Ministry oversight is, ideally, meant to keep the power of employers in check. It can be difficult for many workers, especially workers in low-wage, precarious positions, to say no to their employers when asked to work overtime. Removing a mechanism of formal accountability makes workers vulnerable to abuses in the workplace.

Current laws also allow employers to average out hours worked over two or more weeks, but only with the agreement of workers and approval from the Ministry of Labour. For example, working 30 hours in one week and 50 hours in another could be averaged to 40 hours both weeks — and would thus not be considered ‘overtime.’

Bill 66 scraps the requirement for overtime averaging to be approved by the Ministry of Labour. Without oversight, employers are sure to take advantage of this loophole by avoiding paying workers time-and-a-half overtime pay.

When the Ford government says it wants to get rid of ‘red tape,’ what it really means is that it wants to give the green light to employers to place their bottom line above workers’ safety. Agreements between employers and workers are shaped by a clear power imbalance, in which workers are beholden to the whims of their boss, especially if they are relying on a paycheck to put food on the table.

Students are at risk

Students trying to make ends meet by working in precarious sectors, like retail or service, are especially vulnerable. As Ford’s policies, like cuts to Ontario Student Assistance Program grants, make postsecondary education more expensive, students will find it difficult to say no to a boss who asks them to average their overtime hours or work excess hours.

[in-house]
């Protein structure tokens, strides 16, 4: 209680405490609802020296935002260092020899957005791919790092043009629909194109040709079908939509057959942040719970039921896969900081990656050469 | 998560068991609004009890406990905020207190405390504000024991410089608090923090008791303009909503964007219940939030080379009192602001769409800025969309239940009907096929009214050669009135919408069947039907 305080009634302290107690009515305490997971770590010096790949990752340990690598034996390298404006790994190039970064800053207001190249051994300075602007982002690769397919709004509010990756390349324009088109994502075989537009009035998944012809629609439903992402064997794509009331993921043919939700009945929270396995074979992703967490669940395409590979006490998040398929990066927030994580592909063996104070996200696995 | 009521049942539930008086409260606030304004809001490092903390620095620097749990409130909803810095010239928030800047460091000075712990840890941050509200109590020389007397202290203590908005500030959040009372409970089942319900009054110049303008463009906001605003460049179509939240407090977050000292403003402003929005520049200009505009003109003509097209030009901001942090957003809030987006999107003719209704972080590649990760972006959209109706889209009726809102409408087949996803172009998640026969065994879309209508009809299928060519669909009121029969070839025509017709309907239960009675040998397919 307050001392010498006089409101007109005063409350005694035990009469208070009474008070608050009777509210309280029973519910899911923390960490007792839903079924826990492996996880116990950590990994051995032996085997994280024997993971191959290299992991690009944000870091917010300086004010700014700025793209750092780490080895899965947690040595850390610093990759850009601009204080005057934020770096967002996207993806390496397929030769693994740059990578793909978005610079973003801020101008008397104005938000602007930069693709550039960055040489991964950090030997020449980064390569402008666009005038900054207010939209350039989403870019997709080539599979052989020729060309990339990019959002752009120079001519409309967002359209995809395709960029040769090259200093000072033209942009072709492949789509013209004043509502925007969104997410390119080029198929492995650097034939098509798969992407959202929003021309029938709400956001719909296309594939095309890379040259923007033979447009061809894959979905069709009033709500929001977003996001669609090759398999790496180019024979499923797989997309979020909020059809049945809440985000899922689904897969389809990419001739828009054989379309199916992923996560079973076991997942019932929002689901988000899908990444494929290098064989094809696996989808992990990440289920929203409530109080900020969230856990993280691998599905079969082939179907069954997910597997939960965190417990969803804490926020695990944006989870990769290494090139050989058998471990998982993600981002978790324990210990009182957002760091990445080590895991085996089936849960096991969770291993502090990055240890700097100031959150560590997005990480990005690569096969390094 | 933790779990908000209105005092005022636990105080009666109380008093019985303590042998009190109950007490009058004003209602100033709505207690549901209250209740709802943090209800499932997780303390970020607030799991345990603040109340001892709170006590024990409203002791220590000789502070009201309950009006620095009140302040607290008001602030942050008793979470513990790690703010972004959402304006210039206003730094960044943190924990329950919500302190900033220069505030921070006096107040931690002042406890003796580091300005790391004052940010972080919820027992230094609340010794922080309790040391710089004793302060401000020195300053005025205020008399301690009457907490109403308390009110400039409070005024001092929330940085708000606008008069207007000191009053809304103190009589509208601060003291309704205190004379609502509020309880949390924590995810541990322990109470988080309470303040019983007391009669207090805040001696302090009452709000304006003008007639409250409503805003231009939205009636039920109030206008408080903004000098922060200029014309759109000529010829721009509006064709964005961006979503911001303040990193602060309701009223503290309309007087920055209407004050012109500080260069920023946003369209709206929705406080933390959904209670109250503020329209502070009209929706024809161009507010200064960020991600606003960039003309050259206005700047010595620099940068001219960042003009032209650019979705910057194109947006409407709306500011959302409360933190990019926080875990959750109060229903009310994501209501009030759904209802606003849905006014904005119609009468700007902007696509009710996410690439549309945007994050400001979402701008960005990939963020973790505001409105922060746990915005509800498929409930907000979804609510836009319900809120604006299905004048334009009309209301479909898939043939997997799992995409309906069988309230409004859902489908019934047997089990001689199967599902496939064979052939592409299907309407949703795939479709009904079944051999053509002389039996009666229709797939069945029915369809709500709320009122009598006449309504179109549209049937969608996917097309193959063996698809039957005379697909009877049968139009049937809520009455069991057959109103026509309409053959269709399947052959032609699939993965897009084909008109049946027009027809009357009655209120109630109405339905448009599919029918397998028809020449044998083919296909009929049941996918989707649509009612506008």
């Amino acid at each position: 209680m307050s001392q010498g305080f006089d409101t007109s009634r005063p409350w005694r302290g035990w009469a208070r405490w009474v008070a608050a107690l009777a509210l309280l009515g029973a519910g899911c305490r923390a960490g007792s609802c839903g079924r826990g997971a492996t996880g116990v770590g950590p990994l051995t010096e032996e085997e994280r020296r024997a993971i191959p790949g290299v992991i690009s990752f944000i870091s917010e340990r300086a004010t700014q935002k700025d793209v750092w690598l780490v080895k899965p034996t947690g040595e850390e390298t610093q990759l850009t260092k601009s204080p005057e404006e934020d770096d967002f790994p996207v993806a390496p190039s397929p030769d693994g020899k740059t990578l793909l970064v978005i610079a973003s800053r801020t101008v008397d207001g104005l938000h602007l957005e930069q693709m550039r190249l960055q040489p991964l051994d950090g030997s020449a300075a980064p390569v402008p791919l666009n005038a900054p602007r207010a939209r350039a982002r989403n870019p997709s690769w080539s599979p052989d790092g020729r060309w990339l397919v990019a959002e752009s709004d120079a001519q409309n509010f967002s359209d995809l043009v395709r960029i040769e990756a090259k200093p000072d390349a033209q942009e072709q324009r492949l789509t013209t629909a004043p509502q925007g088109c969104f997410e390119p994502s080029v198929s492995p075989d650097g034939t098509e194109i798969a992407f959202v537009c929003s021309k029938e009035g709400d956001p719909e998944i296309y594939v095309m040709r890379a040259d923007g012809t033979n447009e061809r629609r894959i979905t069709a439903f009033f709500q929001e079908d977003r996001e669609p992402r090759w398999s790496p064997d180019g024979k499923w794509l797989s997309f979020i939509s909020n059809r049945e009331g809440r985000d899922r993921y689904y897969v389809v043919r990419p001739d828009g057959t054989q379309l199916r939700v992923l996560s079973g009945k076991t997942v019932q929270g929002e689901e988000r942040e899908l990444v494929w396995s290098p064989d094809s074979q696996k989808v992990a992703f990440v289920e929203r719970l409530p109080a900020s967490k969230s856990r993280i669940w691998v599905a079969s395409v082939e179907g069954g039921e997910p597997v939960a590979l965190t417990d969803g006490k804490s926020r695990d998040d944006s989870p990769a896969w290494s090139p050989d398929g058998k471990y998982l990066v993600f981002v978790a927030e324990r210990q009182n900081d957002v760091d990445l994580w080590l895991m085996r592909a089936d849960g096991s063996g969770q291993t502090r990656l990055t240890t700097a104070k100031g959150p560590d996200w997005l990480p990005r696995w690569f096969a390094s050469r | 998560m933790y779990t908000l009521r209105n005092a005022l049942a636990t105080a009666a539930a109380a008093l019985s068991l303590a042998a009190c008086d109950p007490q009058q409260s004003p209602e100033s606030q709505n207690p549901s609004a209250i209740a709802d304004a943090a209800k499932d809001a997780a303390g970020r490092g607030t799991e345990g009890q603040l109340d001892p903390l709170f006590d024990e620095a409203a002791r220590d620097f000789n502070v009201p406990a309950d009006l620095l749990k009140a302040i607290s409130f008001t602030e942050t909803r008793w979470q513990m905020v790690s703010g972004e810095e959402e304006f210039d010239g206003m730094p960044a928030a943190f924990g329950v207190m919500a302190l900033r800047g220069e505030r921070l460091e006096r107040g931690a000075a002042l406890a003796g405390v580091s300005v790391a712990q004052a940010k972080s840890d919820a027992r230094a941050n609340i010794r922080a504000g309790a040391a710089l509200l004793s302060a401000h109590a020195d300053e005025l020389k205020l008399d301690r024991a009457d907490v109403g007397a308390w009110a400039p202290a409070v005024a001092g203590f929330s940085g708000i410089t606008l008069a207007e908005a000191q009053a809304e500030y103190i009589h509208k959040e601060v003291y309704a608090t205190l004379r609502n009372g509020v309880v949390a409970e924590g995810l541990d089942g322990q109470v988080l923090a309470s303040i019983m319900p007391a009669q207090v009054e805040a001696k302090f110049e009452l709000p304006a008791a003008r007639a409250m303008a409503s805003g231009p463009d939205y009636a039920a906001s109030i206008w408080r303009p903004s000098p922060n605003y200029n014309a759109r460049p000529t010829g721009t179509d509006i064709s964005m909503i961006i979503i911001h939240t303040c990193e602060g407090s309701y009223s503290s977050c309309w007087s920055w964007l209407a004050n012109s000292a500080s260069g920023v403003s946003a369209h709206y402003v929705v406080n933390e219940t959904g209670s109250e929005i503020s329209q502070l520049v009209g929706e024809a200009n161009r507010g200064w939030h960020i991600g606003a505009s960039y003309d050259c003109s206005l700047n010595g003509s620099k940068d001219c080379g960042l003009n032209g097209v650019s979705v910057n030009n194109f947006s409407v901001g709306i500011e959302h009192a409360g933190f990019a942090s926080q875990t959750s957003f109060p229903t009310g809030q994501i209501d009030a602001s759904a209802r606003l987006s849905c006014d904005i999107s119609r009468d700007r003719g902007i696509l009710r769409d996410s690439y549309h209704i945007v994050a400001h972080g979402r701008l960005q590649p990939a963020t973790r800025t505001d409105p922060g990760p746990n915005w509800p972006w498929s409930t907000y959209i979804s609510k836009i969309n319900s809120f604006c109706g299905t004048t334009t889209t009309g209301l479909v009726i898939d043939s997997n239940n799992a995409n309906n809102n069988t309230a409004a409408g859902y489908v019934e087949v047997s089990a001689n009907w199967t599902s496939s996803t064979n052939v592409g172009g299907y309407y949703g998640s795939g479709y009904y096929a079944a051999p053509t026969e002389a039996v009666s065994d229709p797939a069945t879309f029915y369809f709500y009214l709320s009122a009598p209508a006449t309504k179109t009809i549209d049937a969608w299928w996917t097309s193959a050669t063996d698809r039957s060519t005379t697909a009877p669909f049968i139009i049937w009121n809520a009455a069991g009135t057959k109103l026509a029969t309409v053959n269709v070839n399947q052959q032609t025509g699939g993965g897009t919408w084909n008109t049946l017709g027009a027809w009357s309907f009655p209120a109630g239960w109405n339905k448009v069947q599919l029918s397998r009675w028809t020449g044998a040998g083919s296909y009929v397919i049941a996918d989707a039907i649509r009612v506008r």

Bill 66 also scraps the requirement for the Employment Standards Act poster to be displayed in “a conspicuous place” in all workplaces. While this change is quite small, it is not trivial: it limits workers’ access to crucial information about their rights, making them less likely to seek justice if they have been wronged.

Lastly, the bill harms construction workers. Ontario’s Labour Relations Act has a “non-construction employer” provision, which means that any employer deemed to be a “non-construction employer” is not beholden to any collective agreement that unionized construction workers would regularly be covered by.

Bill 66 expands the definition of “non-construction employer” to include municipalities, school boards, hospitals, universities, and colleges. Workers performing construction work in these settings would not be afforded the protection that their union usually offers them. By allowing these public employers to dissolve collective agreements, Bill 66 effectively undermines the power of unions, hindering access to fair working conditions and wages.

All of the changes to labour laws that this bill proposes are discomfiting, but the changes to the Labour Relations Act especially belie a pattern of the Ford government. Ford’s Student Choice Initiative effectively defunds student unions by making their fees optional, undermining their ability to provide services to students and advocate for structural change.

The collective power of students to challenge establishments like U of T is threatened by the Student Choice Initiative, just as the collective power of construction workers’ unions to advocate for workplace protections is threatened by Bill 66.